Thursday, February 10, 2011

It's the Media, Stupid

Beautiful mini-skirted Russian
women in high heels shovel snow
in St. Petersburg to attract men.

These Republicans, like me and grandpa, they just don’t seem to do well with these new-fangled gadgets like the internet (you know, that network of tubes), google, instant replay, or even videotape. The latest victim of this burgeoning technology is Representative Christopher Lee, a Republican from New York. Mr. Lee apparently thought he could go public on Craigslist to impress a young lady, with a bare-chested photo of himself, lie about his age and marital status, and somehow get away with it. As he is married with at least one child he was exposed and resigned immediately.

Representative Lee is hardly the first or only Republican to fall victim to a technology they apparently do not understand or appreciate. Bill O’Reilly was just caught in an egregious lie when, to make a point, he authoritatively cited a Parisian publication that doesn’t even exist. Probably even 50 years ago he could have done this and it would have taken so long to discover the truth it wouldn’t have made much difference. Now, however, what with google and the internet and such, a lie can more often than not be exposed immediately.

Nowhere has this been shown more brilliantly than on the Daily Show. When one of the blond bimbos on Fox “news” that pass as commentators (or whatever they are) tell a lie as they often do, they can immediately be exposed as blatant liars. Recently one of them claimed that no one on Fox ever used the term Nazi, but almost instantaneously appeared four or five videos of Fox employees doing just that. They just don’t seem to understand that lying just isn’t what it used to be.

Politicians are beginning to learn (or perhaps not) that lying and hypocrisy is not easy anymore. When a politician now claims he or she did not say something they did say, it has most probably been caught and preserved on videotape and can quickly be found. Even emails, as the Bush White House learned, do not easily disappear and can often be dredged up even when supposedly lost. Similarly, when someone makes a faux pas or is caught in an unguarded moment it can haunt them forever. How many times, for example, did we see President Clinton hugging Monica, or Bush trying to give Merkel a back rub, or the former Senator Allen repeating “Macaca?” How about the sometimes excruciatingly embarrassing confessions of extra-marital affairs? This is, of course, a truly serious problem for serial flip-floppers like John McCain who has been recorded as making at least as many as 61, besides having to admit he didn’t even know how many houses he owns. At the moment many Republicans are being exposed as flip-floppers because in their eagerness to destroy health care they have forgotten they are now opposed even to elements they themselves originally suggested and wanted. One of the things that amazes me the most about this is their complete lack of shame. They are so determined to destroy Obama they are willing to do and say anything even though it completely contradicts their previous positions. If Obama is for it, they are now against it.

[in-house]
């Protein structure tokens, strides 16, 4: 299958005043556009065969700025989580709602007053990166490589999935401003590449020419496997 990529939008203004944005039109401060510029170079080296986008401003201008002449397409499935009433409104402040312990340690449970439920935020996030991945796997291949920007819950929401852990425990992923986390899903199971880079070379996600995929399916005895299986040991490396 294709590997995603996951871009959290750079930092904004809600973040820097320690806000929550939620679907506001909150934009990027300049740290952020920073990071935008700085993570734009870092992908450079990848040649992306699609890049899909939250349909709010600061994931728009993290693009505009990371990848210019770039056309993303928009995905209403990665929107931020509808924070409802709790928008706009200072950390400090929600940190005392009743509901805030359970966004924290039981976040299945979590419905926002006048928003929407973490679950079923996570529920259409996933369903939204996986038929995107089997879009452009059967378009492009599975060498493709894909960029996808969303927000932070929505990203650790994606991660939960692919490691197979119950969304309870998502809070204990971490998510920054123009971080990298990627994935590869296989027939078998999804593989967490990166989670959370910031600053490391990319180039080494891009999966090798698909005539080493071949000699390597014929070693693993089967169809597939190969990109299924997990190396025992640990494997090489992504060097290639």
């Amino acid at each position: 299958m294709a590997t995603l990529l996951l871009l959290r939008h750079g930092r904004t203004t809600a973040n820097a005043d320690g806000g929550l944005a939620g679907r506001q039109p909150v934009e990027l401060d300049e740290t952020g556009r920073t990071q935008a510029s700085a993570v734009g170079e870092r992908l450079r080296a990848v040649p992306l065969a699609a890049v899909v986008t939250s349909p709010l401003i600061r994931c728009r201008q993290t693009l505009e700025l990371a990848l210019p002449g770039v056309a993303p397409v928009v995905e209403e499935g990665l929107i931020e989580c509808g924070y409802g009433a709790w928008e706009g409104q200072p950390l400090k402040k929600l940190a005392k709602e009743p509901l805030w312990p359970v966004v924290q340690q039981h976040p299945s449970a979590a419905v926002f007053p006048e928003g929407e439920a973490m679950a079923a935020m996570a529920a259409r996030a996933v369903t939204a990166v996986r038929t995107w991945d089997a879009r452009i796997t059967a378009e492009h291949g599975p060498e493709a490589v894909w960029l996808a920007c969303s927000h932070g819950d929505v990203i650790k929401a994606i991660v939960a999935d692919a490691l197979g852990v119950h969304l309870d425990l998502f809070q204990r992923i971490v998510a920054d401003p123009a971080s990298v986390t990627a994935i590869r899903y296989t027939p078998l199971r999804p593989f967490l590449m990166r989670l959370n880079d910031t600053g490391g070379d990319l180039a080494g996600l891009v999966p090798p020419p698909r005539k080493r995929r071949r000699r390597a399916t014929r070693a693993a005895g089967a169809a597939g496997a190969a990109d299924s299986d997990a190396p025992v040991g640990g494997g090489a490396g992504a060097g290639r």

The internet and related technologies are slowly changing the way politicians and others have to behave. It was easy to deny history in the past but that is no longer true. History is no longer merely written by the winners, it exists on film and audiotape, not merely as a written recrord. If there is some disagreement about what someone actually said or meant we can now go to the original and usually settle the argument. And as Wikileaks has now made clear, even governing is no longer as simple (and private) as it was. Transparency is not something we just think about, it is increasingly demanded. There is no doubt that the internet has played an important role in the current unrest in Egypt and the Middle East. Facebook, for example, has been apparently instrumental in the revolutionary uprisings in Egypt. As more and more of the world is becoming part of this amazing development who is to know what monumental changes might be in store for the human community? I sometimes fear that technological developments are moving too fast for moral and ethical standards to keep up. I think this is true, for example, of genetically modified crops and animals, and certainly the case in the technology of war and killing. Somehow I don’t fear the internet, that I hope will eventually prove to be a remarkable aid in human affairs (that can certainly need all the help we can find).

They sicken of the calm, who knew the storm.
Dorothy Parker

Paper money originated in ancient China in the form of “notes,” allowing the bearer to redeem coins left with trustworthy individuals.

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